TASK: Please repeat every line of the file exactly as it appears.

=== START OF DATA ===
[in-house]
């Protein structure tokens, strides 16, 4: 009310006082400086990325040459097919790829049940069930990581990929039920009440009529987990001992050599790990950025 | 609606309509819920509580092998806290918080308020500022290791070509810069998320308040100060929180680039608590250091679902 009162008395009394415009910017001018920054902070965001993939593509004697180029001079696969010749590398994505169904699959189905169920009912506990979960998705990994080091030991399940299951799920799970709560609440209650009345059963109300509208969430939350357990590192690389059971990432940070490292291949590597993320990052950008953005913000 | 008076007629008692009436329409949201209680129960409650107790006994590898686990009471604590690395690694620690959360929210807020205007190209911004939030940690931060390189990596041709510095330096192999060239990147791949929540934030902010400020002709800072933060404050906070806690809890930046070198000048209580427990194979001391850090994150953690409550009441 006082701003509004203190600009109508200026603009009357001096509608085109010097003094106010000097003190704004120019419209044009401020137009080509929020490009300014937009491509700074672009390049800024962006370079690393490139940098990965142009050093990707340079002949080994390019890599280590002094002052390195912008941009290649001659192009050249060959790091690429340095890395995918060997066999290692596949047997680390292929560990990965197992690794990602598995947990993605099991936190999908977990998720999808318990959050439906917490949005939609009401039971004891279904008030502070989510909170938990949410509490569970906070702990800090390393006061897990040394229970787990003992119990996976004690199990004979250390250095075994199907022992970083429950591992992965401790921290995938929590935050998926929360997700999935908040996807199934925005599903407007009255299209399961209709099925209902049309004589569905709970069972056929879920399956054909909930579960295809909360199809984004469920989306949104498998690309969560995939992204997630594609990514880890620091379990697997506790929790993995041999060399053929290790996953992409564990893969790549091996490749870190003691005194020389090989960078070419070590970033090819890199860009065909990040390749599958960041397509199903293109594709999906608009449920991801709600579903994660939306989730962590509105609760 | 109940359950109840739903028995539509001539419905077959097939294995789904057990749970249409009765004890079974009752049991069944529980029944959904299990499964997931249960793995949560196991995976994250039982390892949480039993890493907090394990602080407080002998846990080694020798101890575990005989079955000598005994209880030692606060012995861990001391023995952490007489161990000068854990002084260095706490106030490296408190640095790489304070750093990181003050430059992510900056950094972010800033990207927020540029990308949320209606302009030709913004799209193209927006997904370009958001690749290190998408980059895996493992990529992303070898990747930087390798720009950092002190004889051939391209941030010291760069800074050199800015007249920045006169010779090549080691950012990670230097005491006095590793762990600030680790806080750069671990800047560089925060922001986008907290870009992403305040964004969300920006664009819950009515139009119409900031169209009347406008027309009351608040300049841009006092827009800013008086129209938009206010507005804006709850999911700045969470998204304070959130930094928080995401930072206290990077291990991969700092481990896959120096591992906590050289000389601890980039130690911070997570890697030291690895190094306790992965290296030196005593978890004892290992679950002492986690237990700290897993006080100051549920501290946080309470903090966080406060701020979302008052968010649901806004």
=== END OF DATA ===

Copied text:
[in-house]
């Protein structure tokens, strides 16, 4: 009310006082400086990325040459097919790829049940069930990581990929039920009440009529987990001992050599790990950025 | 609606309509819920509580092998806290918080308020500022290791070509810069998320308040100060929180680039608590250091679902 009162008395009394415009910017001018920054902070965001993939593509004697180029001079696969010749590398994505169904699959189905169920009912506990979960998705990994080091030991399940299951799920799970709560609440209650009345059963109300509208969430939350357990590192690389059971990432940070490292291949590597993320990052950008953005913000 | 008076007629008692009436329409949201209680129960409650107790006994590898686990009471604590690395690694620690959360929210807020205007190209911004939030940690931060390189990596041709510095330096192999060239990147791949929540934030902010400020002709800072933060404050906070806690809890930046070198000048209580427990194979001391850090994150953690409550009441 006082701003509004203190600009109508200026603009009357001096509608085109010097003094106010000097003190704004120019419209044009401020137009080509929020490009300014937009491509700074672009390049800024962006370079690393490139940098990965142009050093990707340079002949080994390019890599280590002094002052390195912008941009290649001659192009050249060959790091690429340095890395995918060997066999290692596949047997680390292929560990990965197992690794990602598995947990993605099991936190999908977990998720999808318990959050439906917490949005939609009401039971004891279904008030502070989510909170938990949410509490569970906070702990800090390393006061897990040394229970787990003992119990996976004690199990004979250390250095075994199907022992970083429950591992992965401790921290995938929590935050998926929360997700999935908040996807199934925005599903407007009255299209399961209709099925209902049309004589569905709970069972056929879920399956054909909930579960295809909360199809984004469920989306949104498998690309969560995939992204997630594609990514880890620091379990697997506790929790993995041999060399053929290790996953992409564990893969790549091996490749870190003691005194020389090989960078070419070590970033090819890199860009065909990040390749599958960041397509199903293109594709999906608009449920991801709600579903994660939306989730962590509105609760 | 109940359950109840739903028995539509001539419905077959097939294995789904057990749970249409009765004890079974009752049991069944529980029944959904299990499964997931249960793995949560196991995976994250039982390892949480039993890493907090394990602080407080002998846990080694020798101890575990005989079955000598005994209880030692606060012995861990001391023995952490007489161990000068854990002084260095706490106030490296408190640095790489304070750093990181003050430059992510900056950094972010800033990207927020540029990308949320209606302009030709913004799209193209927006997904370009958001690749290190998408980059895996493992990529992303070898990747930087390798720009950092002190004889051939391209941030010291760069800074050199800015007249920045006169010779090549080691950012990670230097005491006095590793762990600030680790806080750069671990800047560089925060922001986008907290870009992403305040964004969300920006664009819950009515139009119409900031169209009347406008027309009351608040300049841009006092827009800013008086129209938009206010507005804006709850999911700045969470998204304070959130930094928080995401930072206290990077291990991969700092481990896959120096591992906590050289000389601890980039130690911070997570890697030291690895190094306790992965290296030196005593978890004892290992679950002492986690237990700290897993006080100051549920501290946080309470903090966080406060701020979302008052968010649901806004």